OR TREAT: Hong Kong Style
friend Anne described to me the cultural shock felt in her first year of living
in Hong Kong, nineteen years ago. Determined that her young son Teddy
should celebrate Halloween as he would in North America, she searched high and
low until she located the supermarket at The Peak that had imported pumpkins.
When she arrived to pickup her order of the valued commodity, she found the
pumpkin chopped into smaller pieces!! The well-meaning shopkeeper had
broken the pumpkin into smaller units to enable Anne a taste of the expensive
import - so she would not have to spend so much money for the whole
pumpkin, in case she might not like it.
treat real estate as a commodity.
the North American approach to asset management and long term investment, Asians
were the first to bring the condominium lifestyle and concept of pre-sales off
floor plans to North America in the late '70's.
Here's another one. In my profession as real estate funds manager, New
York and Hong Kong are two cities where two-level apartments are referred to as
duplex. In most other markets in North America, duplex refers to two
elements - side by side, and/or up and down.
Semantics are even more complex when
values exist in different
The above are stories to illustrate that communications and values need to be
clarified at the outset "Do
I hear you correctly?"
is an exercise fundamental to doing business anywhere in the world.
Internet technology is extremely helpful to accomplish this.
It has already become fashionable to be in involved with business in the Pacific
Rim. It is becoming necessary in today's global economy to understand the
psyche of the Asian business person. If not to join them, then to be
dligent as the wise sage Tsun-tzu taught, to study the enemy. Westerners
should not expect trust from their Asian counterparts. This privilege is
reserved for a select few who have demonstrated consistent loyalty and results.
The gesture is returned once trust has been established and oftentime the favour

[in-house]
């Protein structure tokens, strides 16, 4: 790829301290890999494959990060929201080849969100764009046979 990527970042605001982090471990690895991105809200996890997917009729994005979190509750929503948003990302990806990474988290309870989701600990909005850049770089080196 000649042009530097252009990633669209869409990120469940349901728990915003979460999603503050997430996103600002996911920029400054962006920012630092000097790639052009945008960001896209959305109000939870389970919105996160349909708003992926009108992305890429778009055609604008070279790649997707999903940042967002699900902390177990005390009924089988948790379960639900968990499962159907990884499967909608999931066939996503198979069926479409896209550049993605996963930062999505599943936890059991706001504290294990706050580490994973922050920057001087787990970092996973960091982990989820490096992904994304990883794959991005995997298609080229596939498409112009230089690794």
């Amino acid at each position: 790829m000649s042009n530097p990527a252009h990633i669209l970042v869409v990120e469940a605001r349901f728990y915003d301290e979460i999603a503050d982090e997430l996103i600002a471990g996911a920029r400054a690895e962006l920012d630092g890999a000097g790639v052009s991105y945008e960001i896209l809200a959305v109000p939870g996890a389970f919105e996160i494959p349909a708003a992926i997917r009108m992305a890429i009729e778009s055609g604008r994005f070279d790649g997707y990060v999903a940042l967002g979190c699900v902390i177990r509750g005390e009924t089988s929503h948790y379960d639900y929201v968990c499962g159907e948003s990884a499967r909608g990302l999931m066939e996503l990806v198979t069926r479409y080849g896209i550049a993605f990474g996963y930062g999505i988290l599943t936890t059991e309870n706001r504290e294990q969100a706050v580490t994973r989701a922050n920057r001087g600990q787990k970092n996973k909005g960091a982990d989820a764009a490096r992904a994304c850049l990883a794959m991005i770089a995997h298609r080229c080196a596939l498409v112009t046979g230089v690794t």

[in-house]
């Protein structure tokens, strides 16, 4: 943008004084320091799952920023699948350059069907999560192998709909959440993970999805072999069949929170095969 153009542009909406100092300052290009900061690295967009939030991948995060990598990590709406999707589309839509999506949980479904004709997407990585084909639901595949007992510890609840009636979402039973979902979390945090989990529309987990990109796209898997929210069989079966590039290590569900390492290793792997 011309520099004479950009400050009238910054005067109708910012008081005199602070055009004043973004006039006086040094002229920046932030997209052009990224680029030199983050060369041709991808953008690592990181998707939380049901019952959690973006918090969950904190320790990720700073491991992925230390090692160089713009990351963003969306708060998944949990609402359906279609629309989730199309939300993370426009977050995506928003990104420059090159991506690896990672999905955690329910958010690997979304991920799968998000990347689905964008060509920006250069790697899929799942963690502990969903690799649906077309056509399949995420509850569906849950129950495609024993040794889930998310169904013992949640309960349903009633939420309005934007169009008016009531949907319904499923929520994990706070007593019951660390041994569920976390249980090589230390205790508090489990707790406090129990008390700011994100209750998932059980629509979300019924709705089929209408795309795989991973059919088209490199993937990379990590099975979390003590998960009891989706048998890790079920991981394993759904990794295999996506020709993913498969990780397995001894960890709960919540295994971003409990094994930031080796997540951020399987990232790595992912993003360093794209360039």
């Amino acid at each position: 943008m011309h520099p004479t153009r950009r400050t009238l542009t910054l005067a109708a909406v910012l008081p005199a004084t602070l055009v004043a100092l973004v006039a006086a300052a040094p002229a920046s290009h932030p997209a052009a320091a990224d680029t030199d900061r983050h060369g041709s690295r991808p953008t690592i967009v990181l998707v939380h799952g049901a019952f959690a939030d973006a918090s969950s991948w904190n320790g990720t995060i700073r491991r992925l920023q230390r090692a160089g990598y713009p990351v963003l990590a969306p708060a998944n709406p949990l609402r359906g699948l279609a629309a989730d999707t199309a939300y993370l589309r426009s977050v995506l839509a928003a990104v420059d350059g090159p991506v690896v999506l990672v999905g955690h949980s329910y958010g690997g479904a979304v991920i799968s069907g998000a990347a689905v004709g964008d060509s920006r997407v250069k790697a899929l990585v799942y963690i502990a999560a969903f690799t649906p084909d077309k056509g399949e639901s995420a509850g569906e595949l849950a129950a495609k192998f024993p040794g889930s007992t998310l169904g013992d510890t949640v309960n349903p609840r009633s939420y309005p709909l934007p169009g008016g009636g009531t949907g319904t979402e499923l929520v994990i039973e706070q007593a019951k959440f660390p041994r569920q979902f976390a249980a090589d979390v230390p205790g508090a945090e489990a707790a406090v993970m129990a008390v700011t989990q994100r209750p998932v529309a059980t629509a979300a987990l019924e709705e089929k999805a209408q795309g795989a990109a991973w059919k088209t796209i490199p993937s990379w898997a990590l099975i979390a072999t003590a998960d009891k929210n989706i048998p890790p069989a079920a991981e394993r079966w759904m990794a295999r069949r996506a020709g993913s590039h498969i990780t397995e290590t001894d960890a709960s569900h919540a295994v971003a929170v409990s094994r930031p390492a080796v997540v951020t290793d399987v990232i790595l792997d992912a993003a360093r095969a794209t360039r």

is returned with more than a few words of thanks.
The Asian meltdown of capital markets that emerged in the last quarter of 1997
demonstrated the inter- relationships of global markets and its effect on
people's everyday lives. Protectionism that was perceived as evil can now
be viewed as different terms of cultural differences, not barriers. As in
the Chinese dialects, one word can have several meanings.
- by ANDREA ENG
This entry is for my dear friend
Rebecca and is a discussion about the cultural differences between East
and West. Not just in business etiquette but also logic and
This is why we still keep talking
about 'Cultural Bridge'.
This is a theme Vancouver-ites can discuss with authority. Since
1966, Canada has been receiving educated Chinese immigrants from the rest
of the world.
Besides being the largest Chinese
community outside of Asia, Vancouver
now have a generation of well-to-do Hong
Kong-ers who emigrated and
retired to the city after Expo '86 or thereabouts. When Li
Ka-Shing's team redeveloped one-sixth of Downtown Vancouver and sold many units
as recreation homes. The
city experienced first hand the stumbling blocks with mainstream west
including oftentimes discrimination because we are ethnic minority in the West.
But we are the first also to navigate or provide solutions. In
business, if we are to stay in the game at a world class level, there is no
margin for error. Western professionals (some of whom are
Asian) just don't get that. Its about Values.
In a recent issue of FORBES
just one Asian was awarded title as a "maverick". The real
issue is what is definition of a maverick??
That's why need Cultural
Bridge Brokers like us.
We speak West's vocabulary but we understand the headset of Asian society and
the hierarchy that accompanies. The difference is Values.
The western publishers at FORBES
intended the title 'maverick' as being exemplary that's why it was an award.
The West respect individuality. However that did not translate when we
read about the item in Asia.
The East values homogeneous society. They instead created doubt as
to the worthiness of that designation.
Same situation, different viewpoint.
From Oxford St in London to Robson St in Vancouver, Madison Avenue in NYC,
Orchard Road in Singapore or Central in Hong Kong, the issues we all face is
still the same. Indeed, Who
are Real Chinese?!
Read about this
fellow who still has a Mom!
Chinese around the world still face similar issues related to our cultural